The Australia 200 index is up around 7% for 2016. Throw in some dividends and some franking and the "market portfolio" is up 12-13%. So, everyone's a winner, right? Not likely, and the table above points to one of the reasons why.  It shows the gain or loss for the index for the sector, not including dividends. It compares this one year return to the previous year, and the same data for the main share market index.

The year past was a tough one for investors.  The variation in performance by sectors is enormous, and even higher once we drill down to individual stocks. Picking, say, Tattersalls (TTS) over Crown (CWN), may have been the difference between a good portfolio return and a poor one.

Getting a broad grip on the sectors is a useful step in the investment process. The Materials and Energy sectors were worst performers in 2015, and two of the top performers in 2016. This may have some investors eyeing the Telco sector, given its 12% drop in 2016. Conversely, the Utility and Real Estate sectors were consistent outperformers over the lat two years, and could maintain the momentum. The turn in momentum in Financials may attract positive attention, while the reverse is possibly true of Healthcare.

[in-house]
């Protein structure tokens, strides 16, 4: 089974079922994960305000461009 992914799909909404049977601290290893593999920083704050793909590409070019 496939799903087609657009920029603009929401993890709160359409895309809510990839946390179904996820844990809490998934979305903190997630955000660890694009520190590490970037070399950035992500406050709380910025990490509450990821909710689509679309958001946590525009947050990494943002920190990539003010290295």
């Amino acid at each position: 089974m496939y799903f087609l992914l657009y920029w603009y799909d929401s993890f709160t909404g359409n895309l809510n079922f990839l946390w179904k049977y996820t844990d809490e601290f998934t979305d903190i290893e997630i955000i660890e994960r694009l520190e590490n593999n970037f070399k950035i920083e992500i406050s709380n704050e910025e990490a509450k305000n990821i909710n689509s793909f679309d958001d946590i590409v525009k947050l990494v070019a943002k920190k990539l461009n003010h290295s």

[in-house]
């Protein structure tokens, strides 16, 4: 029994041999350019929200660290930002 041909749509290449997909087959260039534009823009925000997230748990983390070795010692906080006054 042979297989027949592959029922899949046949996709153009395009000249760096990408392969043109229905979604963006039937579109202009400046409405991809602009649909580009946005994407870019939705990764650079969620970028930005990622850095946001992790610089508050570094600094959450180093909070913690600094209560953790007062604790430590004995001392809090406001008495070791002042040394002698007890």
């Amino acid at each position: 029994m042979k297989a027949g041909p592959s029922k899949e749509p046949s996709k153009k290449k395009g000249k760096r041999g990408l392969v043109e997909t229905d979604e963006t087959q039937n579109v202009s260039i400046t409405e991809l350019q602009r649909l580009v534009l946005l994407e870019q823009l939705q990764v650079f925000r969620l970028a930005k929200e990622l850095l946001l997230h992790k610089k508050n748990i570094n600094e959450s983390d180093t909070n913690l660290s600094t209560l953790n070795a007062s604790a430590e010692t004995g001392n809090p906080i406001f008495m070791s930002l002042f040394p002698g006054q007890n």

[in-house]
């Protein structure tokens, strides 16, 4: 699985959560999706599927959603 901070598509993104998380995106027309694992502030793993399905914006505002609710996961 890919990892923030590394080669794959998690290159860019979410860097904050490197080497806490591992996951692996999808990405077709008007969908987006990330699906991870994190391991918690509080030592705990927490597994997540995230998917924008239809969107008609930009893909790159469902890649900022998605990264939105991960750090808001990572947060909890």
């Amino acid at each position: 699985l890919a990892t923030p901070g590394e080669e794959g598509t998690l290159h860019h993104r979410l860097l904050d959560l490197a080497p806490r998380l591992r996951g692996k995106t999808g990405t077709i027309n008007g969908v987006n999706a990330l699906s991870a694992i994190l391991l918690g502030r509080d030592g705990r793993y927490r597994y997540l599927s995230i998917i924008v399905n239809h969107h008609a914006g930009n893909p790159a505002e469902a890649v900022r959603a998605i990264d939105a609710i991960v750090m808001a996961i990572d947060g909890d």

However it's not just the performance that gives potential clues to winning approaches:

In this table we once again see the price return (no dividends) for each sector. Now we add in the return at the high for the year, and the low. Note how even in losing sectors there were points in the year where investors could take profit on any holdings. Similarly, all the the winning sectors where at some stage in the red.

Now have a look at the trading range for each sector. Materials gyrated through a 55% range! In one year! The traditionally "steady" utilities sector moved through a 23% range - still huge. 

These two factors point directly to an active investment strategy. The rewards in 2016 went to investors who paid attention and took action on market moves, buying at lows and selling at highs to be ready to buy  again. Given a view that volatility is likely to increase again in 2017, active investors are once again at the head of the pack.